Edited by: Wan Saiful Wan Jan
Date: 16 November 2017
The briefing paper contains case studies of how citizens can benefit from reforms that are driven by the desire to serve the people, rather than blind ideology. The paper explains that debates around the provision of water services have frequently been shaped by those who are anti-privatisation for ideological reasons rather than because of facts and data. But real improvements can be achieved only if analysts and policymakers avoid falling into the ideological debate and focus instead on pragmatically choosing the best way to serve consumers, including by getting the private sector involved.
Author: Adli Amirullah, Amirah Fazira and Ali Salman
Date: 31 October 2017
Trade integration offers opportunities for economic growth. However, high domestic taxes, lax border enforcement, and supply constraints can lead to an increase in illicit trade flows thus, reducing benefits of trade openness. As Malaysia becomes more integrated as a result of existing and prospective free trade agreements, it also faces the risks of an increase in illicit trade flows barring significant domestic reforms.
Author: Nicholas Chan
Date: 18 October 2017
This paper examines decentralisation as a potential policy option for the Malaysian Inspector General of Police’s (IGP) office given the issues of accountability and overcentralisation. It is a continuation of a previous IDEAS policy paper (Strengthening the Royal Malaysia Police by Enhancing Accountability) that discusses the failure of oversight bodies in enhancing the accountability of the IGP’s office due to the lack of greater structural reforms.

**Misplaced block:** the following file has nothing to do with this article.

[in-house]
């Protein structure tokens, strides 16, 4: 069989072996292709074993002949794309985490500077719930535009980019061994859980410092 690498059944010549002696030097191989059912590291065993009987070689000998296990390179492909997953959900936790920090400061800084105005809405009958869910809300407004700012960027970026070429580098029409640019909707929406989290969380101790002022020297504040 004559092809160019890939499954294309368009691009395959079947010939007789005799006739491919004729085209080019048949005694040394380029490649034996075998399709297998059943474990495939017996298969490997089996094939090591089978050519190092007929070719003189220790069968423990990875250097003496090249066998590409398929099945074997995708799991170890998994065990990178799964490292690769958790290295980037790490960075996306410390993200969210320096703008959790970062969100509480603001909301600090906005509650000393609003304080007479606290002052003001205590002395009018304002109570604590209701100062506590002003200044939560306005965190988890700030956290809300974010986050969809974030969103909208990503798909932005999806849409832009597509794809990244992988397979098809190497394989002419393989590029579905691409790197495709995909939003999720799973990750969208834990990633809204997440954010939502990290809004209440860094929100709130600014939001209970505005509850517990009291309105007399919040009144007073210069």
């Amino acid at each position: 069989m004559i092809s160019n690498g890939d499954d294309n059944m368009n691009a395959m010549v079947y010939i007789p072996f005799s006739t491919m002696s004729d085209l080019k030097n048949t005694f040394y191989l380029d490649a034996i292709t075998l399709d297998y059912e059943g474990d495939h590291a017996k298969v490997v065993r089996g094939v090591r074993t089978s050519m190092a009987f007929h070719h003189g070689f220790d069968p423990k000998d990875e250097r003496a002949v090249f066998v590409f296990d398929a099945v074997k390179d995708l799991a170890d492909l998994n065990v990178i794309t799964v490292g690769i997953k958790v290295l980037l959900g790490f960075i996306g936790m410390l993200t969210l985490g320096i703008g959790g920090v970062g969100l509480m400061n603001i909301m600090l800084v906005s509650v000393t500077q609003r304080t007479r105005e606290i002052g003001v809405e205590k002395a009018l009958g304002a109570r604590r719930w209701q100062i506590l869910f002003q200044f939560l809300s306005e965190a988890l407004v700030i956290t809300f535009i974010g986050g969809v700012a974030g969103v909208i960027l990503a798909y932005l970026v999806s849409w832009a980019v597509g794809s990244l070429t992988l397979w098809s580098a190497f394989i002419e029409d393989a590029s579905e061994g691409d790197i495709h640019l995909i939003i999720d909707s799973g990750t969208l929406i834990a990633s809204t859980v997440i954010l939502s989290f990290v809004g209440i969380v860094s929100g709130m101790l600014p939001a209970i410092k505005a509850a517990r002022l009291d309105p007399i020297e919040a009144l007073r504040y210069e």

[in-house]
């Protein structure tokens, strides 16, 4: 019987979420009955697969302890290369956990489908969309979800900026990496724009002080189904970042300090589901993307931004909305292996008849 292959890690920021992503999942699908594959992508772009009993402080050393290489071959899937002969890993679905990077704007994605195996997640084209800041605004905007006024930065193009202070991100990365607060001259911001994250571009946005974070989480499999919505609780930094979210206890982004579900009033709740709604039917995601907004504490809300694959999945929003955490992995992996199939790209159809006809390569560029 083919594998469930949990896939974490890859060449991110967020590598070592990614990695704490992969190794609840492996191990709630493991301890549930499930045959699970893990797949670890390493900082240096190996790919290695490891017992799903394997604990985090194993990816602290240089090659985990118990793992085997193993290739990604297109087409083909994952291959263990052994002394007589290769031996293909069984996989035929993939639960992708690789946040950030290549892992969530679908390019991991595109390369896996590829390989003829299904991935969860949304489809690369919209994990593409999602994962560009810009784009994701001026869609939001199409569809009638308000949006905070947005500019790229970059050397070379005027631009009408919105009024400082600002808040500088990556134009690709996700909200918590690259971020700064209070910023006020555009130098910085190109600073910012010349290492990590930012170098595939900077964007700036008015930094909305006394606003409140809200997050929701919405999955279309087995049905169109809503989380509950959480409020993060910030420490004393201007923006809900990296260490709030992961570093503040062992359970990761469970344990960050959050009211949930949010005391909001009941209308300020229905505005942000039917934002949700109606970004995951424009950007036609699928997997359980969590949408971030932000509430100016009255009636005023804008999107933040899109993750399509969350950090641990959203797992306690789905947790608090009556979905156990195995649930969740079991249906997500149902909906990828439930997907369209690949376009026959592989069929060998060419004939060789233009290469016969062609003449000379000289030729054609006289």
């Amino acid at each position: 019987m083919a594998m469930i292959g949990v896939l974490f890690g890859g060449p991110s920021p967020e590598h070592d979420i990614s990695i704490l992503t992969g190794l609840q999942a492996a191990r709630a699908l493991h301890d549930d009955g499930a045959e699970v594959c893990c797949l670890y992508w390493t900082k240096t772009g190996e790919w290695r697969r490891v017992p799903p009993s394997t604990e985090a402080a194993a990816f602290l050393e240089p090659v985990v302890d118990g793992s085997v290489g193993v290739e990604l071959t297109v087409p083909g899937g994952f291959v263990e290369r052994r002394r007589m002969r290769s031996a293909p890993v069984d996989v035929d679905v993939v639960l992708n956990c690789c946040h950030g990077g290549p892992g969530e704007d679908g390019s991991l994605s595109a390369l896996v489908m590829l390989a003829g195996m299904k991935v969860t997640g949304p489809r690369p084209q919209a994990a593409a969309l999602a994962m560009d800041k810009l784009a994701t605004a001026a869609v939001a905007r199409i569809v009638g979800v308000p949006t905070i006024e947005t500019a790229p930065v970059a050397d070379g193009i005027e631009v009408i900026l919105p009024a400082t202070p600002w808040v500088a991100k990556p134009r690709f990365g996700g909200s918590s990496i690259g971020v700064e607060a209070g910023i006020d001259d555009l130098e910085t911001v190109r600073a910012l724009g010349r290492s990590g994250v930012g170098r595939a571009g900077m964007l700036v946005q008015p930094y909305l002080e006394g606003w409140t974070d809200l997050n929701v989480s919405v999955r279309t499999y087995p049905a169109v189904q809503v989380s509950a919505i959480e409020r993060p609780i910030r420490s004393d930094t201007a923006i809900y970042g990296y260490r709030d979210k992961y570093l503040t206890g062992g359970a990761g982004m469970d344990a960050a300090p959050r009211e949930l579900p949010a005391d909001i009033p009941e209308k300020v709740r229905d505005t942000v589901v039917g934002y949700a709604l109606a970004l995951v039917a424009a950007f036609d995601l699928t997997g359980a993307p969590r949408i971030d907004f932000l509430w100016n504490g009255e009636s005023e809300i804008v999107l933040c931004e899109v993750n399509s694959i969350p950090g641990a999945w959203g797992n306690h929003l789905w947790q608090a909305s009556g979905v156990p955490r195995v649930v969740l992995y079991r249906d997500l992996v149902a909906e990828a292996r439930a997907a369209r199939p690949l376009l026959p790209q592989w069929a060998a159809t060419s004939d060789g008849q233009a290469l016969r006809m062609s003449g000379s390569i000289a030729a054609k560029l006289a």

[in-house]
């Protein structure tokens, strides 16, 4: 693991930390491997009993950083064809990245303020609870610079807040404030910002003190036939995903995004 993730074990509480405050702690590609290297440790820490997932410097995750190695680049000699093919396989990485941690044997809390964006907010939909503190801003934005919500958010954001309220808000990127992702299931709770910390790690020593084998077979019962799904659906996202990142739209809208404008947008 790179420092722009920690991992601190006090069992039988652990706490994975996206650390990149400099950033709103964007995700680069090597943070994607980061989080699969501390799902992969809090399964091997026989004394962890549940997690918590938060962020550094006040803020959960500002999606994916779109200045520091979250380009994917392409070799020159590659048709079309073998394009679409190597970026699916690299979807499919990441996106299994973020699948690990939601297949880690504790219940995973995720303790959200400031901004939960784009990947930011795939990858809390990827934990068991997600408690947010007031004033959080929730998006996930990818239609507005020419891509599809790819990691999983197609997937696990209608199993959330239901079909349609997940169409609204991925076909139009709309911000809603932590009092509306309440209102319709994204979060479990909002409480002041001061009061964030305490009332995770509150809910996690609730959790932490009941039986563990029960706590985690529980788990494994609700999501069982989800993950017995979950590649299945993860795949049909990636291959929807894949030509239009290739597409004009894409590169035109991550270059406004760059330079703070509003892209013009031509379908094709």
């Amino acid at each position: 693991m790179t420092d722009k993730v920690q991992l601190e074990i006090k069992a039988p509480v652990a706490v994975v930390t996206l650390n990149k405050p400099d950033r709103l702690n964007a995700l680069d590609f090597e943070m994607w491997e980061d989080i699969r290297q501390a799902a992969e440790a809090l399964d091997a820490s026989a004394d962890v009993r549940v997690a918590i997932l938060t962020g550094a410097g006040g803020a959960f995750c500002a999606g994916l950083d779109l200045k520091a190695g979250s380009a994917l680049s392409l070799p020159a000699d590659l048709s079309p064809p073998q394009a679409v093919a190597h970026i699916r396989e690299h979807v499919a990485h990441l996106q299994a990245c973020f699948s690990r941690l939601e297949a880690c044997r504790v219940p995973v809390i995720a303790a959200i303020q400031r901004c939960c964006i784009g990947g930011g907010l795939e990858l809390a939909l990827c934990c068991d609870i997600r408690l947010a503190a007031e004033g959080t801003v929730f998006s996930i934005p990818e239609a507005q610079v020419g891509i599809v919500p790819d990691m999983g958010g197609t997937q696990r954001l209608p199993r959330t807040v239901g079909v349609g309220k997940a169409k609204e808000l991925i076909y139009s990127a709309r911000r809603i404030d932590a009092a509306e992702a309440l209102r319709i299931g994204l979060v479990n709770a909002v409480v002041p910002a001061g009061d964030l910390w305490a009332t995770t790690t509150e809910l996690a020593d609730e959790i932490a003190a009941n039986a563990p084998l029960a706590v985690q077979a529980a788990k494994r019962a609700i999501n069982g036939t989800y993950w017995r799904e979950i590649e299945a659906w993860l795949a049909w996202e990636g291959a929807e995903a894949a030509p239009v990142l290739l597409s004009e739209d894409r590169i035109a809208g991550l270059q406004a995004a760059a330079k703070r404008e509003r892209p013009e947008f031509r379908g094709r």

Author: Wan Saiful Wan Jan
Date: 2 August 2017
In order to meet today’s global challenges, and improve the international standing of Malaysian universities, it is important for them to improve research and academic excellence. But in order to get there, financial viability is needed. This paper will explore the concept of financial autonomy and current policies on public university funding by the Malaysian Government. Finally, it will discuss necessary the steps to assist Malaysian universities in becoming more financially autonomous.
Author: Munif Zarirruddin Fikri Nordin
Date: 12 July 2017
A university has its various roles. It is an indicator of civilization; it serves to develop a country, educate its students, and produce leaders for the needs of the nation. In a successful national higher education system these roles are closely associated with academic freedom and university autonomy.
Author: Chang-Da Wan
Date: 30 June 2017
During his New Year’s speech in 2012, then Minister of Higher Education, Mohamed Khaled Nordin announced that Malaysia’s five public universities, the oldest in the country, would be given an autonomous status.
But are Malaysian universities truly autonomous? And if so, how did they lack independence from the government in the past? Has there ever been a point in our history where higher education institutions were fully autonomous?
Author: Dr. Sean Matthews
Date: 7 June 2017
What can Malaysia learn from other countries about autonomy and accountability in Higher Education? There is much that is distinctive about every national context, perhaps especially the Malaysian one, but in the era of globalization tertiary sectors around the world face many similar challenges.